The Ukraine crisis shows that Poland’s special foreign policy toward its Eastern neighbors is needed more than ever—together with support from Berlin.
Poland has canceled the Polish Year in Russia and Russian Year in Poland, which would have been an unprecedented joint cultural celebration. But some links remain.
Warsaw wants more of the same from Berlin. But the depth of Polish-German relations will depend on Germany maintaining its role as the guardian of cohesion in the EU.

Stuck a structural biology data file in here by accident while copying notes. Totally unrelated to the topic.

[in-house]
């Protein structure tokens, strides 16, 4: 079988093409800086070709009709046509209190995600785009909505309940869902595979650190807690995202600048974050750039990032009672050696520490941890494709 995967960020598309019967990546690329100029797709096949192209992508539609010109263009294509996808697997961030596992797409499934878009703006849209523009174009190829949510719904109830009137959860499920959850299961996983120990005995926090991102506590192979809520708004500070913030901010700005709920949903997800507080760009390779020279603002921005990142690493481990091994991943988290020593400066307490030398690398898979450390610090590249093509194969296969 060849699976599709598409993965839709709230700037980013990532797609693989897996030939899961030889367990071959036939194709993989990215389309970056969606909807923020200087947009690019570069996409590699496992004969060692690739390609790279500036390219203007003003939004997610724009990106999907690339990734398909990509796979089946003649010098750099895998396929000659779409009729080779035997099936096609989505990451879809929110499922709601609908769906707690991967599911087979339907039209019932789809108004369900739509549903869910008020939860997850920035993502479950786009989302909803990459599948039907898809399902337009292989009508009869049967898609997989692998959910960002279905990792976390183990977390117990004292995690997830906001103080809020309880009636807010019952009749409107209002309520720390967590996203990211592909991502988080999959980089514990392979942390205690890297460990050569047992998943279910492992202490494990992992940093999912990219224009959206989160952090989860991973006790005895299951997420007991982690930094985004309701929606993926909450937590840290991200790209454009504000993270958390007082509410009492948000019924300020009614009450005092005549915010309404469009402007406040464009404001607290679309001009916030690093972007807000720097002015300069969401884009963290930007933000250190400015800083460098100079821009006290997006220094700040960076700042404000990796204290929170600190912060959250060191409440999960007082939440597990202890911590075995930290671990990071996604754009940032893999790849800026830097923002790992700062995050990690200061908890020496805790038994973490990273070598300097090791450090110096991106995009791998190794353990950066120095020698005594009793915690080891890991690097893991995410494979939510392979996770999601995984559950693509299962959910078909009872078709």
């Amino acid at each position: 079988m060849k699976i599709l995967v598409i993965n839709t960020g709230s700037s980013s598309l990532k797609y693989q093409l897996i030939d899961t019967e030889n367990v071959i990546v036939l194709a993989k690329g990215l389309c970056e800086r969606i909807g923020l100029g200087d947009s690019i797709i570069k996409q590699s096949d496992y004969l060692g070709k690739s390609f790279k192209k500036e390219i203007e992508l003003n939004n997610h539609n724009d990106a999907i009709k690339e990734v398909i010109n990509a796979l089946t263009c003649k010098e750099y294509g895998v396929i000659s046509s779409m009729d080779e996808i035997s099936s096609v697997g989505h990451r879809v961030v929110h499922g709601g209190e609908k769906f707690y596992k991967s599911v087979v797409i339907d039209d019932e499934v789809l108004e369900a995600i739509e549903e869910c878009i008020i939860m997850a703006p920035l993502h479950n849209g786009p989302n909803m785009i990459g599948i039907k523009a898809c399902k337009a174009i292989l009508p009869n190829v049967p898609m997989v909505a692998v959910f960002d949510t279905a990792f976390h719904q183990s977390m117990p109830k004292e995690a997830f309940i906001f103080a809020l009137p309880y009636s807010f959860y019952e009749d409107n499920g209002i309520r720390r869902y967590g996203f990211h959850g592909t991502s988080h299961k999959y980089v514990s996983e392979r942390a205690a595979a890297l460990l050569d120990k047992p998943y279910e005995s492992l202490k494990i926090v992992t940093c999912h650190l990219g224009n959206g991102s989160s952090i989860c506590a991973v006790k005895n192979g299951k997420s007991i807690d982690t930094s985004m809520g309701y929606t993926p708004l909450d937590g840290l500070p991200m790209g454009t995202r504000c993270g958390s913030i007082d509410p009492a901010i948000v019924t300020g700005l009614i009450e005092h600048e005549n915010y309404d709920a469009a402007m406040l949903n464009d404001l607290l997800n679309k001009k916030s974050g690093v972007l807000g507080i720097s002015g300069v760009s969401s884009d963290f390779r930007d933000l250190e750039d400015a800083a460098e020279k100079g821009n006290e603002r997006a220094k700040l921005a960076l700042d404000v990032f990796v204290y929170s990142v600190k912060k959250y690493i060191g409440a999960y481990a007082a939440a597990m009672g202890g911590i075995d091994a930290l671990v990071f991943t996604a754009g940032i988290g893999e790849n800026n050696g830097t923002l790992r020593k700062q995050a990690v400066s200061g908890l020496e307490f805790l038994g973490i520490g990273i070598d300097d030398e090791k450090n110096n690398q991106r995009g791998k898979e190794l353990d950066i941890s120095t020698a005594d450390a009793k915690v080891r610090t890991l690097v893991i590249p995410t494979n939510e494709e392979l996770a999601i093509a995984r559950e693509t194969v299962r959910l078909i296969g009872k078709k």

If Poland wants to become a serious player in Europe, it needs to move toward a competitive economy and adopt the euro.
Poland’s decision to indirectly criticize Russia on human rights issues as part of the EU and not as a single state is a strategic decision. This allows Warsaw to voice its concerns while still maintaining its position in the EU and reaping the benefits of productive relations with Moscow.
Poland is pushing for stable, prosperous, and democratic states in its own neighborhood and beyond.